At 23:00 hours UTC on 31 December 2020 the Brexit transition period ended and at that point the UK ceased to be a European Union (EU) member state and became a “third country”.
Officially, the UK has held third country status since it left the EU on February 1, 2020. However, during the transition period, the UK remained in the EU Customs Union and in the Single Market with free movement of people, capital, goods and services – the four freedoms. As a third country we no longer have the right to these EU freedoms. As far as the EU is concerned, we are now just another country that makes up the rest of the world and we can expect to be treated as such.
The EU-UK Trade and Cooperation Agreement, which was reached on 24 December 2020, forms the basis for the future relationship between the UK and the EU. However, in terms of the issues that the RYA has been working on since the referendum, this agreement has made little if any difference.
The RYA estimates that up to 33,000 British people who go boating in Europe may be affected by the new UK Customs and VAT legislation which penalises ordinary people who, as UK nationals and residents, have followed the rules and utilised the freedoms that were available to them as a result of the UK’s membership of the EU.
The RYA believes that it is important that the customs and VAT relief arrangements applied since the transition period ended are fair and reasonable. The RYA considers that the new arrangements do not currently meet these requirements.
The protocol on Ireland/Northern Ireland came into force at the end of the transition period. It is a mechanism that is intended to avoid a hard border on the island of Ireland, protect the all-island economy and the Good Friday (Belfast) Agreement, and safeguard the integrity of the Single Market. This means that Northern Ireland will continue to apply the Union Customs Code and will remain aligned to a limited set of EU Single Market rules needed to avoid a hard border.
Northern Ireland remains part of the customs territory of the UK. However, EU customs duties will apply to goods entering Northern Ireland if those goods are at risk of entering the EU Single Market (i.e the Republic of Ireland). No customs duties are payable if goods entering Northern Ireland from the rest of the UK are not at risk of entering the EU Single Market.
In order to avoid a hard border on the island of Ireland, and to protect the integrity of the Single Market, EU VAT rules for goods will continue to apply in Northern Ireland. However, the UK (i.e. HMRC) is responsible for applying VAT legislation, including the collection of VAT, and the setting of VAT rates. In addition, VAT exemptions and reduced rates applied in Ireland may also be applied in Northern Ireland.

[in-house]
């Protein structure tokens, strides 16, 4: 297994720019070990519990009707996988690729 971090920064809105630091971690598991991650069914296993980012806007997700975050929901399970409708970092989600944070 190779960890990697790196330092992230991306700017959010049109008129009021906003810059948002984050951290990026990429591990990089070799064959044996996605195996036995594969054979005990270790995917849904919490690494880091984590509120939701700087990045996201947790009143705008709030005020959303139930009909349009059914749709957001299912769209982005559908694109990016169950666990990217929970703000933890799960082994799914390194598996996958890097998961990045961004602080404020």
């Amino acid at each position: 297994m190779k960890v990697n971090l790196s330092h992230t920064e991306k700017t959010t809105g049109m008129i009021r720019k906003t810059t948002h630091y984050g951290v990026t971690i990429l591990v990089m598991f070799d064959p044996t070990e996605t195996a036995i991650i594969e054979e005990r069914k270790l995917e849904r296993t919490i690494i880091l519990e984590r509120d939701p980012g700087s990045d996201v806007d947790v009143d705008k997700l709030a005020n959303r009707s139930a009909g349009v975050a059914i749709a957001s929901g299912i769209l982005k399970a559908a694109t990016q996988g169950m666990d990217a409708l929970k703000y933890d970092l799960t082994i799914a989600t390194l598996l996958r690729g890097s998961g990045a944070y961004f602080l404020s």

In spite of this, clarification is still required on recreational boat movements under the Protocol. HMRC is aware of the RYA’s concerns and has undertaken to provide this information as soon as possible.
The RYA will continue to seek clarity until the situation for boats which were lying in Northern Ireland at the end of the transition period is fully understood and clarification on the procedures for boat movements, with Northern Ireland as the departure point or the destination, has been received.
- VAT and import duty (currently 0%) can become payable purely by virtue of the vessel being in the “wrong” geographical location at 23:00 UTC on 31 December 2020.
- HMRC gave insufficient notice that to qualify for Returned Goods Relief (RGR), boats needed to have been in the UK in the past and that boat owners would need to evidence this.
Within the four freedoms and as a EU member state, recreational boat owners had a right to buy and keep their boats wherever in the EU they wished, as long as the VAT was paid. They did not have a choice about where the VAT and, if applicable, import duty was paid, as this was determined by the national legislation bringing the EU VAT Directive and Union Customs Code (UCC) into force in EU member states.
In April 2019 HMRC advised the RYA that, “In the event of the UK, leaving the EU without a deal, HMRC will allow RGR for any pleasure craft, which has union paid status and belongs in the UK because of registration or the nationality/place of establishment of the owner. We believe that temporary admission should allow any without those qualifications to land in the UK.”
This indicated to the RYA that boats would either be eligible for Returned Goods Relief (RGR) or for Temporary Admission as the return within 3 years condition of RGR had, in practice, generally been waived by HMRC for recreational craft. The statement was therefore taken at face value and was understood to mean that a boat which belongs to the UK would be able to return to the UK without paying VAT and import duty irrespective of whether it had been (or when it was last) in the UK.